Posts Tagged ‘alice’

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The hen and the hat.

July 3, 2012

Bernice was a pretty thrifty hen and tended to buy her clothes from charity shops. Arguably as a hen she was throwing her money away on clothes as she didn’t need any (being a hen), which surely would mean that she was a foolish spender rather than “thrifty”, but people that would argue this should probably find something better to do, such as write ridiculous animal stories in their lunch breaks.

So:

Bernice had decided one day that she was going to buy a hat. She was pretty fond of hats, they tended to get her the most compliments from gentlemen hens, and she did like a nice compliment from a gentleman hen.

The charity shop greeted her with its usual smell of old books and Frank Sinatra as she moseyed in through the doorway. She said “hello” to the voluntary worker behind the counter and shuffled onward to the clothing section at the back.

There were many hats. Many hats. A lesser hen would have panicked and turned to leave at the sight of so many hats. There were splendid top hats and bowler hats, old flat caps, and even a paper crown from a Christmas cracker. Bernice began to rummage through the heaps of headgear, and after a short time she discovered a lovely looking grey/brown fur hat. Synthetic of course, as she was against fur and didn’t buy into that whole “oh it’s vintage, dear” bollocks that people say.

Paying a hefty fifty pence, she left the charity shop happily displaying her new hat on her bobbing head all the way home. And then the hat spoke.

“I’m not a hat, you know.”

Bernice very nearly needed to change her hen pants at this, but tried to control herself.

“You’re not a hat?!” she coughed.

“No,” the not-a-hat said.

“Well what are you then?!” Bernice was very confused.

“I’m Sebastian, I fell into the pile of hats while trying on a flat cap. Thank you for rescuing me,” Sebastian smiled.

“Oh, that’s okay. But why didn’t you tell me earlier? You cost me fifty pence!”

“Sorry about that. I’m only small, you see, and I was quite enjoying seeing the world from a little higher up. I’ll pay you the fifty pence back,” Sebastian pulled a 50p from his hedgehog pocket and handed it to Bernice before hopping off her head onto the floor. “It was very nice to meet you.”

With that, Sebastian left.

It was that moment that Bernice decided to stop buying hats.

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I have received strict instructions on how to credit this from Graham (who submitted it on behalf of a friend, thank you):

“Alice Ryley (photographer) with Sebastian (hedgehog). Loved Owner with her True hero.”

“P.S. Sebastian please call Alice… She’s worried about you.”

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Journey Across the Manly Sea.

June 7, 2012

The journey was long, but they knew that had to take it. Their wives had caught them watching Bridget Jones and eating ice cream. It was time for them to leave, to voyage out across the Manly Sea, and to find the gruff hairy man inside them.

Dilbert was a bird, or at least, he assumed he was a bird. What would the bill and wings be for otherwise? He wasn’t entirely sure what kind of bird he was, he just knew he wasn’t a sparrow, or an ostrich.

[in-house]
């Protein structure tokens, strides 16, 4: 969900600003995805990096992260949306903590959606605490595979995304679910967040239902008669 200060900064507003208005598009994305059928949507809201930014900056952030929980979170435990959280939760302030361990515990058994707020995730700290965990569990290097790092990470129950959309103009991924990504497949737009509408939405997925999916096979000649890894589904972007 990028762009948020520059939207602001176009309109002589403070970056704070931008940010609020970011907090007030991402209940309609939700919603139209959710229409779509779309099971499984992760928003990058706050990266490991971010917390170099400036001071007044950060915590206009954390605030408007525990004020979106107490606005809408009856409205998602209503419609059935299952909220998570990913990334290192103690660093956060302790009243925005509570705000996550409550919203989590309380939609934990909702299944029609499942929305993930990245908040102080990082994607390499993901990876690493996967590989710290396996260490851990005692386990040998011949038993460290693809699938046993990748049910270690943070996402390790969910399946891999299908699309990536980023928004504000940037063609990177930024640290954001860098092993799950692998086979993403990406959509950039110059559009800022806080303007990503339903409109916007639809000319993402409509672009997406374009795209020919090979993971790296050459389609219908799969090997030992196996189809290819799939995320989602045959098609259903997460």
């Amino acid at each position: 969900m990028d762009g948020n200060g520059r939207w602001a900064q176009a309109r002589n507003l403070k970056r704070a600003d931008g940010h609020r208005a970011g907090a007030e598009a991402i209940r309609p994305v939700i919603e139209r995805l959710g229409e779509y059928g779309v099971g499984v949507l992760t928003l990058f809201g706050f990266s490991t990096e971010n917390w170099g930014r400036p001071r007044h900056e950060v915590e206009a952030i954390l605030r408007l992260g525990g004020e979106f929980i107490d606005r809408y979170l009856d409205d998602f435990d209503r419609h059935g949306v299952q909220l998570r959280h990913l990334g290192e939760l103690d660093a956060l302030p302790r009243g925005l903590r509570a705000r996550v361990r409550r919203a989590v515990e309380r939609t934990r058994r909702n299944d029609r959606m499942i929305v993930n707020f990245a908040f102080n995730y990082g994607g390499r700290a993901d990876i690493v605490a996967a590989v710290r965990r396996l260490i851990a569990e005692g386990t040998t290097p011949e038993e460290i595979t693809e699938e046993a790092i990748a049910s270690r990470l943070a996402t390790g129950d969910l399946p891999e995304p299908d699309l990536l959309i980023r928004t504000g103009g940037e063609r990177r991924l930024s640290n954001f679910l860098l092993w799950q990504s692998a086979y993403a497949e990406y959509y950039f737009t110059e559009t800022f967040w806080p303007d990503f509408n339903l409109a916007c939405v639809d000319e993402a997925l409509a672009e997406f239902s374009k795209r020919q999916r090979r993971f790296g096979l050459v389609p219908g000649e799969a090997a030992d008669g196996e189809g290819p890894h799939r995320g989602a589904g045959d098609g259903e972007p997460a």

George was a turtle. He wanted to be a Ninja Turtle when he was small, but he discovered quite quickly that he wasn’t good enough at kicking people in the face in a stealthy fashion so had to settle for just being a normal turtle. It still kept him up some nights.

The pair said goodbye to their respective wives, to ice cream, and to their Bridget Jones VHS tape, and set out on their perilous journey of manliness.

The day started well. The Manly Sea was calm, and so were they, until they saw The Island (not the film). Excited, they swam over to The Island, hoping to find manly stuff, like beer, and hairy legs. There was nothing on the shore, not even a moustache, but Dilbert and George walked up the beach regardless, assuming that manliness would be found further in.

Pushing through the overgrown trees they found themselves stood in front of a small pink house.

“Doesn’t look very manly,” George grunted.

“Maybe it’s a trick. Like a test to see if we’re comfortable enough with ourselves to go into a pink house,” Dilbert offered.

“Okay, let’s try it.”

They cautiously edged through the door and turned on the lights to discover a hugely feminine living room, with an excessive amount of cushions (so many as to make it actually less comfortable because there was no space for sitting down). The fridge was full of ice cream, and the VHS collection included such classics as BOTH Bridget Jones films, and Notting Hill. Dilbert and George looked at each other, baffled. It was their dream house. So they watched the films, they ate the ice cream, and they sailed back home during the night, thoroughly happy yet confused as to how this constituted manliness.

Their wives were waiting for them on their home shore, looking quite angry, and getting angrier still as their husbands explained how it had gone.

“You went the wrong bloody way!” Alice (Dilbert’s wife) interrupted, and pointed in the opposite direction to which they had sailed, “It’s that way!”

“Shit,” Dilbert said, and headed back to the sea, “I guess we best try again, then.”

And so they set sail, in the same direction they had gone earlier, and high fived as their wives shouted for them to turn the other way.

Thanks to Dannie for the image, which is from here.